I’d been hearing Tex’s name in various circles long before he and I ever clinked glasses. He’d interned under Rich Buckler?and did backgrounds on Superman vs Shazam?from 1977-79 at the Manhattan’s High School of Art and Design, alma mater to folks like Neal Adams and Dick Giordano. As a kid, Tex paid a visit to DC where Vinnie Colletta and Joe Orlando taught him about going back to basics. In due time, he found work on House of Mystery and other DC books, and eventually they give him the Warlord series following Mike Grell’s superb run. “Those books were terrible! ” Tex laments. “But you’ve got to start somewhere.”
Then came that first Marvel stint, with projects like Psi Force and the movie adaptation of Buckaroo Bonzai. “I was able to meet John Lithgow?the tallest white guy I’ve ever seen in my life,” Tex recalls. “The producers flew me out to the Chateau Marmont where John Belushi killed himself. For a 19-year-old kid to have his own room with a balcony overlooking L.A. was too cool.”
But the cool wore off. The books Marvel gave Tex weren’t satisfying. “I wasn’t happy,” he says. “I was ready to quit comics altogether, but then I ended up at Continuity in 1988. I spent a year with Neal [Adams] who taught me how to take my game to a higher level.” His game up, it was back to Marvel in ’89, first as inker on Punisher War Journal and then on Ghost Rider. I comment on how much his work changed since those days?the atmospherics created by that scratchy style he once used has given way to a much cleaner line. “My fans and friends keep telling me they’re glad I got away from that,” he replies. “I just wish they’d told me then! ”
I won’t run down all of Tex’s work. Most of it has been excellent. Lots of it has been late. His best work, he thinks, was the Legacy of Evil graphic novel written by Kurt Busiek?50 pages of water colors that came out when everyone was getting canned at Marvel in the late ’90s, so publicity was thin to nonexistent. Me? I’d hold his new Conan work just as high. It’s 36 pages and only a month late. “I care too much!” Tex yells, slapping the table and spilling his beer. “The industry needs it at a certain speed, but I’ve always cared about it like a director cares about his film. But I’m going faster, man! I promise! Really!”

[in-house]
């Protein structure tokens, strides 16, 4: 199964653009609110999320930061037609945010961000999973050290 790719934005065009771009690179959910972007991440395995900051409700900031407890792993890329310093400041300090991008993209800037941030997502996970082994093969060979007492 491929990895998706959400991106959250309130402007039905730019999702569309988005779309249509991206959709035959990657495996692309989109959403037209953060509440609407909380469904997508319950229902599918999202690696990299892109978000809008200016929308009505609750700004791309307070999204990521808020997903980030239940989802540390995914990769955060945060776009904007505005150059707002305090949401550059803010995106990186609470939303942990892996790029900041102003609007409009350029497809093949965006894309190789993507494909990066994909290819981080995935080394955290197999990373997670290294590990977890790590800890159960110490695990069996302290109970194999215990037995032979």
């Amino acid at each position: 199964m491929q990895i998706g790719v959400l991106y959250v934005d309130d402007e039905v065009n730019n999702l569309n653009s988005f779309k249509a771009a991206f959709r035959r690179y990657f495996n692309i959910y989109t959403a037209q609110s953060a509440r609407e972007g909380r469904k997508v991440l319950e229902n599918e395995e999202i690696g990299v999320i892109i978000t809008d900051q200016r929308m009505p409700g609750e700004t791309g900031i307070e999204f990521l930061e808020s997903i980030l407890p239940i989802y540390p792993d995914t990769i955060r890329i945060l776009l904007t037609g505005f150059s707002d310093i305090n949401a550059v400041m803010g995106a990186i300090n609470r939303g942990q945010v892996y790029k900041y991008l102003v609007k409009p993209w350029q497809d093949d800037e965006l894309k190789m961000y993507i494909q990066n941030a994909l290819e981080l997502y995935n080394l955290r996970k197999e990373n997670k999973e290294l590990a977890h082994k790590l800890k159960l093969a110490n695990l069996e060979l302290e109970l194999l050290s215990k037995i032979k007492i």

Tex loves this project. You can see that love on page. He’s worked with Palmioti before but in the past didn’t care as much about the work as he does this one. “I grew up loving Conan,” he says. “Frazetta, Buscema?man, that license is a pinnacle in anybody’s career?if you succeed, you own a piece of history. And with this new launch at Dark Horse? well, I deeply regret turning down the two-year contract.”
To hell with contracts, I say. This man will always be working. He’s a current master and if you’re not reading his books, you’ve missing out. But let’s give the Bronx boy the last cheer. Pay careful attention, gang. This is important:
“I’d like to apologize to the entire industry for my behavior at the Padres game,” says Tex. “No arrests were made but clearly I drank too much Jack Daniels. So that’s it. No more Jack Daniels. Jack is out. Jack is a monster.”
© 2004, Clifford Meth